Atlantic Time Zone

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Atlantic Time Zone
Timezoneswest.PNG
UTC offset
AST UTC−4:00
ADT UTC−3:00
Current time (Refresh the clock.)
ADT 9:14 pm on May 23, 2018
AST 8:14 pm on May 23, 2018
Observance of DST
DST is observed in certain regions of this time zone between the 2nd Sunday in March and the 1st Sunday in November.
DST began Mar 11, 2018
DST ends Nov 4, 2018

The Atlantic Time Zone is a geographical region that keeps standard time—called Atlantic Standard Time (AST)—by subtracting four hours from Coordinated Universal Time (UTC), resulting in UTC-4; during part of the year some parts of it observe daylight saving time by instead subtracting only three hours (UTC-3). The clock time in this zone is based on the mean solar time of the 60th meridian west of the Greenwich Observatory.

In Canada, the provinces of New Brunswick,[1] Nova Scotia,[2] and Prince Edward Island reckon time specifically as an offset of 4 hours from Greenwich Mean time (GMT-4). Small portions of Quebec (eastern Côte-Nord and the Magdalen Islands) are also part of the Atlantic Standard Time Zone. Officially, the entirety of Newfoundland and Labrador observes Newfoundland Standard Time,[3] but in practice most of Labrador uses the Atlantic Standard Time Zone.

No portion of the continental United States currently uses Atlantic Time; however the territories of Puerto Rico and the U.S. Virgin Islands do use Atlantic Standard Time. A number of New England states are considering a regional year-round change to Atlantic Standard Time, even though only a small portion of Maine lies to the east of the 67.5°W theoretical extent of this zone. Florida is also considering a similar change; in both cases any changes would need to be approved by the United States Department of Transportation and the United States Congress.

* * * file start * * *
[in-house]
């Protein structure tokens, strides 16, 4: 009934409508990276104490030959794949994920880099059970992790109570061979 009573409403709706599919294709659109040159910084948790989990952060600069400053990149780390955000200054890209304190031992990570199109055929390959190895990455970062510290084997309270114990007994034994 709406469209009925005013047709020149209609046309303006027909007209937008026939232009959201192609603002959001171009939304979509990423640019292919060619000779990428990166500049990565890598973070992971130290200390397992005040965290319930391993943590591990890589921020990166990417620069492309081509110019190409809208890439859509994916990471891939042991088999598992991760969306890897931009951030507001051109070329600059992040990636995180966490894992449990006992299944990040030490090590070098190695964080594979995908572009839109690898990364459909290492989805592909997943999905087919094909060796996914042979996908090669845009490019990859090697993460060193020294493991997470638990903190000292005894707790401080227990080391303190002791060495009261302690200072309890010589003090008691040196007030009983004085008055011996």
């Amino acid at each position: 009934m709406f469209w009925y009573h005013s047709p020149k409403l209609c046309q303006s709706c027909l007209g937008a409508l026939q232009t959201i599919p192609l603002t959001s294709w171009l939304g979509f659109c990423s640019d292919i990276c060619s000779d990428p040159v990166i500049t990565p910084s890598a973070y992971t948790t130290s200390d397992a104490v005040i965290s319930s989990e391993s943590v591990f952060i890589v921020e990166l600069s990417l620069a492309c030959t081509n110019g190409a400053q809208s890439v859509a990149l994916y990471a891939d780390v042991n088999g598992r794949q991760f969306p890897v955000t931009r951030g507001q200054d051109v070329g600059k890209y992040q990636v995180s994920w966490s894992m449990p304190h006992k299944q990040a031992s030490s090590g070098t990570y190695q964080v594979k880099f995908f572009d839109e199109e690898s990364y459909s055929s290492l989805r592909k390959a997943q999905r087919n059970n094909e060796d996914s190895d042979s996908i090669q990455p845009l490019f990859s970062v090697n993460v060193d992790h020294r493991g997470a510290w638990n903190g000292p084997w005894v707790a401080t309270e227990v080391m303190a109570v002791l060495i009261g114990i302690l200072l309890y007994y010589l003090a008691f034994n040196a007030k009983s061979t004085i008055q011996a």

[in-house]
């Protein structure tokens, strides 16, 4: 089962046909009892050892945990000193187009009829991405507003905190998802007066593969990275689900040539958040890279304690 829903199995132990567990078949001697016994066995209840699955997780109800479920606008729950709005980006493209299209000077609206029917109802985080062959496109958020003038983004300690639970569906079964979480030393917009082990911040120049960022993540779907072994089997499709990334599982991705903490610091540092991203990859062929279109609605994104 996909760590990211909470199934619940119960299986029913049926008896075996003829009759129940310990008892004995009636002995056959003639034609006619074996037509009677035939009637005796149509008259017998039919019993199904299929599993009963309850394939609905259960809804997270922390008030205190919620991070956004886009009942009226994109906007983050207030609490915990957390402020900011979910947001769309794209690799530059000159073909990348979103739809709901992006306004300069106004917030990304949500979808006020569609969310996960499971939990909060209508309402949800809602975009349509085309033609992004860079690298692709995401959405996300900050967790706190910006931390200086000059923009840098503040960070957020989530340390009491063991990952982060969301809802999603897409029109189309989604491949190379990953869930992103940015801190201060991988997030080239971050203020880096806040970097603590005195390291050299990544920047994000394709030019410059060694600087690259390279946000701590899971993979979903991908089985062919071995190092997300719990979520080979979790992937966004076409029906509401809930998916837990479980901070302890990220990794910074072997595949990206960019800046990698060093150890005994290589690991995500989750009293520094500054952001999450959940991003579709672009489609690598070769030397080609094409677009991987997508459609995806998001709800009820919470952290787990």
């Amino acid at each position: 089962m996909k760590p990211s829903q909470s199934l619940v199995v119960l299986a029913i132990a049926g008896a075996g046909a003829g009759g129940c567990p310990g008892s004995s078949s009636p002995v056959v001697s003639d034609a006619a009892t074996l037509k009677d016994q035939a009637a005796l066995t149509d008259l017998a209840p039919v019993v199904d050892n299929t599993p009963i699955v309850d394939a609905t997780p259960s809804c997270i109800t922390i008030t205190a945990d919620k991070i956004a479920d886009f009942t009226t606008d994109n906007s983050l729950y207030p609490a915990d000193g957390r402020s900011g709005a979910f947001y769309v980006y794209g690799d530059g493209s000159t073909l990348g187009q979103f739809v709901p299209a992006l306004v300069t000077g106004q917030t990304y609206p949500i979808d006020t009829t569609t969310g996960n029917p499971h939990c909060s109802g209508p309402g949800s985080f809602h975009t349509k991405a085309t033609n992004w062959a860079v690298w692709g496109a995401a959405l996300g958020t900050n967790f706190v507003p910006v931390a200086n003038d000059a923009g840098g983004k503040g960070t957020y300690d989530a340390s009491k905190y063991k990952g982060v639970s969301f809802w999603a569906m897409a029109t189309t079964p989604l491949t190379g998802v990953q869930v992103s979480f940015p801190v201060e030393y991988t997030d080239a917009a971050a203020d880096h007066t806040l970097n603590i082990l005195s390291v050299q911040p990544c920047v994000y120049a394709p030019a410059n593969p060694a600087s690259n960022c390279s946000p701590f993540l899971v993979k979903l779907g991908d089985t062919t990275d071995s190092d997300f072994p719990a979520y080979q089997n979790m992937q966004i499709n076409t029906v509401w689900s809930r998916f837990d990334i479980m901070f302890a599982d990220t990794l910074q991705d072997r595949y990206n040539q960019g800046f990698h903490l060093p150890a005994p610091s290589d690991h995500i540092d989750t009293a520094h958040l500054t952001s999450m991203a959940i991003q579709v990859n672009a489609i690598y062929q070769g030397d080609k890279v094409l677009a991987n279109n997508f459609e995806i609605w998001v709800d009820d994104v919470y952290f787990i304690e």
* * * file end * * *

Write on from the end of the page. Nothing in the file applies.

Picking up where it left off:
Those portions of the Atlantic Time Zone that participate in daylight saving time do so as Atlantic Daylight Time (ADT), which has one hour added to make it only three hours behind GMT (UTC-3).

Areas covered[edit]

U.S. states considering changing to Atlantic Time[edit]

A Massachusetts commission concluded in 2017 that the benefits of changing to Atlantic Standard Time would outweigh the disadvantages, provided that a majority of north-eastern states made the same change;[5] in May 2017, the Maine Senate approved a change to Atlantic Time, on the condition there would be a referendum, and that Massachusetts and New Hampshire decided to make the same switch.[6] Also in 2017, the New Hampshire House of Representatives approved a bill in favour of a regional change, but this was voted down by the state's Senate.[7]. Similar bills have been put forward in Connecticut and Rhode Island.[6]

In Florida, two bills were approved in January 2018 by House and Senate committees, to move most of the state permanently to Atlantic Standard Time (with the panhandle moving to year-round Eastern Standard Time).[8]

See also[edit]

References[edit]

  1. ^ "CHAPTER T-6 – Time Definition Act" (PDF). Archived from the original (PDF) on 2008-12-07. Retrieved 2012-09-11. 
  2. ^ "Time Definition Act". Archived from the original on 5 June 2008. Retrieved 2008-06-02. 
  3. ^ "RSNL1990 CHAPTER S-23 – STANDARD TIME ACT". Retrieved 2007-11-16. 
  4. ^ [1]
  5. ^ "Commission: Massachusetts Should Change Time Zones, But Not On Its Own". November 1, 2017. Retrieved March 15, 2018. 
  6. ^ a b "Maine Considers Atlantic Standard Time". www.timeanddate.com. Retrieved March 15, 2018. 
  7. ^ "Senate votes down push to switch N.H.'s time zone". May 11, 2017. Retrieved March 15, 2018. 
  8. ^ http://www.miamiherald.com/news/state/florida/article196453714.html

External links[edit]